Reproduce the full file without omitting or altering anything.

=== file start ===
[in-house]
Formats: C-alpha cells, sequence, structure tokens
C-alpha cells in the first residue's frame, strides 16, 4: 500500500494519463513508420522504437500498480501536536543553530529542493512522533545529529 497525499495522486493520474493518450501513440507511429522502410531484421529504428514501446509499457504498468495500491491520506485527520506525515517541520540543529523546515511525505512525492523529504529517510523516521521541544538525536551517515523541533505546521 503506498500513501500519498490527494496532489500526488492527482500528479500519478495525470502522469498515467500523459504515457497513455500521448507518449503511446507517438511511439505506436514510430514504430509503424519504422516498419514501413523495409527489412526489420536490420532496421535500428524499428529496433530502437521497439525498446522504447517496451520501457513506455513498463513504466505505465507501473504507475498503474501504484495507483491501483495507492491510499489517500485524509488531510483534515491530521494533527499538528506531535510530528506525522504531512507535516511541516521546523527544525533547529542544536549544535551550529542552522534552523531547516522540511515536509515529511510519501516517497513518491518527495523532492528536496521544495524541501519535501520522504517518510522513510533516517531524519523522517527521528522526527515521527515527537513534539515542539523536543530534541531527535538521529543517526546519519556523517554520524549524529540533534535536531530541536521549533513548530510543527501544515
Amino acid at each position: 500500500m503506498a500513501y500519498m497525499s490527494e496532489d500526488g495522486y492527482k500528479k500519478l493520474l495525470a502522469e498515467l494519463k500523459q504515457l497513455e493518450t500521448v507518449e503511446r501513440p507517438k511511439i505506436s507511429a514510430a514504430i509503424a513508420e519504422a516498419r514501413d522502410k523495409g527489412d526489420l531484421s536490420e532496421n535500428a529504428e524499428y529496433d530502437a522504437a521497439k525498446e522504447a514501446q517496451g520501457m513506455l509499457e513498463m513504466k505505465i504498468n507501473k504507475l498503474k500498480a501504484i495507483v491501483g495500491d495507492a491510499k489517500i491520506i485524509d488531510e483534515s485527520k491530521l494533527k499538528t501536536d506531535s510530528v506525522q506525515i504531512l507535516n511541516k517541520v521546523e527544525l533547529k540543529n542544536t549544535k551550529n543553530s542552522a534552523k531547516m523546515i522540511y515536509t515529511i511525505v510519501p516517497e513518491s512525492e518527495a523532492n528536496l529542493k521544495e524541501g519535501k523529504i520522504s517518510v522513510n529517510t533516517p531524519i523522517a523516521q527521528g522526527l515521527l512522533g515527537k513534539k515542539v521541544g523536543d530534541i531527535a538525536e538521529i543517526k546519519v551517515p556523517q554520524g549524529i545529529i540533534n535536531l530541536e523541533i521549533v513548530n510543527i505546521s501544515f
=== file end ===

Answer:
[in-house]
Formats: C-alpha cells, sequence, structure tokens
C-alpha cells in the first residue's frame, strides 16, 4: 500500500494519463513508420522504437500498480501536536543553530529542493512522533545529529 497525499495522486493520474493518450501513440507511429522502410531484421529504428514501446509499457504498468495500491491520506485527520506525515517541520540543529523546515511525505512525492523529504529517510523516521521541544538525536551517515523541533505546521 503506498500513501500519498490527494496532489500526488492527482500528479500519478495525470502522469498515467500523459504515457497513455500521448507518449503511446507517438511511439505506436514510430514504430509503424519504422516498419514501413523495409527489412526489420536490420532496421535500428524499428529496433530502437521497439525498446522504447517496451520501457513506455513498463513504466505505465507501473504507475498503474501504484495507483491501483495507492491510499489517500485524509488531510483534515491530521494533527499538528506531535510530528506525522504531512507535516511541516521546523527544525533547529542544536549544535551550529542552522534552523531547516522540511515536509515529511510519501516517497513518491518527495523532492528536496521544495524541501519535501520522504517518510522513510533516517531524519523522517527521528522526527515521527515527537513534539515542539523536543530534541531527535538521529543517526546519519556523517554520524549524529540533534535536531530541536521549533513548530510543527501544515
Amino acid at each position: 500500500m503506498a500513501y500519498m497525499s490527494e496532489d500526488g495522486y492527482k500528479k500519478l493520474l495525470a502522469e498515467l494519463k500523459q504515457l497513455e493518450t500521448v507518449e503511446r501513440p507517438k511511439i505506436s507511429a514510430a514504430i509503424a513508420e519504422a516498419r514501413d522502410k523495409g527489412d526489420l531484421s536490420e532496421n535500428a529504428e524499428y529496433d530502437a522504437a521497439k525498446e522504447a514501446q517496451g520501457m513506455l509499457e513498463m513504466k505505465i504498468n507501473k504507475l498503474k500498480a501504484i495507483v491501483g495500491d495507492a491510499k489517500i491520506i485524509d488531510e483534515s485527520k491530521l494533527k499538528t501536536d506531535s510530528v506525522q506525515i504531512l507535516n511541516k517541520v521546523e527544525l533547529k540543529n542544536t549544535k551550529n543553530s542552522a534552523k531547516m523546515i522540511y515536509t515529511i511525505v510519501p516517497e513518491s512525492e518527495a523532492n528536496l529542493k521544495e524541501g519535501k523529504i520522504s517518510v522513510n529517510t533516517p531524519i523522517a523516521q527521528g522526527l515521527l512522533g515527537k513534539k515542539v521541544g523536543d530534541i531527535a538525536e538521529i543517526k546519519v551517515p556523517q554520524g549524529i545529529i540533534n535536531l530541536e523541533i521549533v513548530n510543527i505546521s501544515f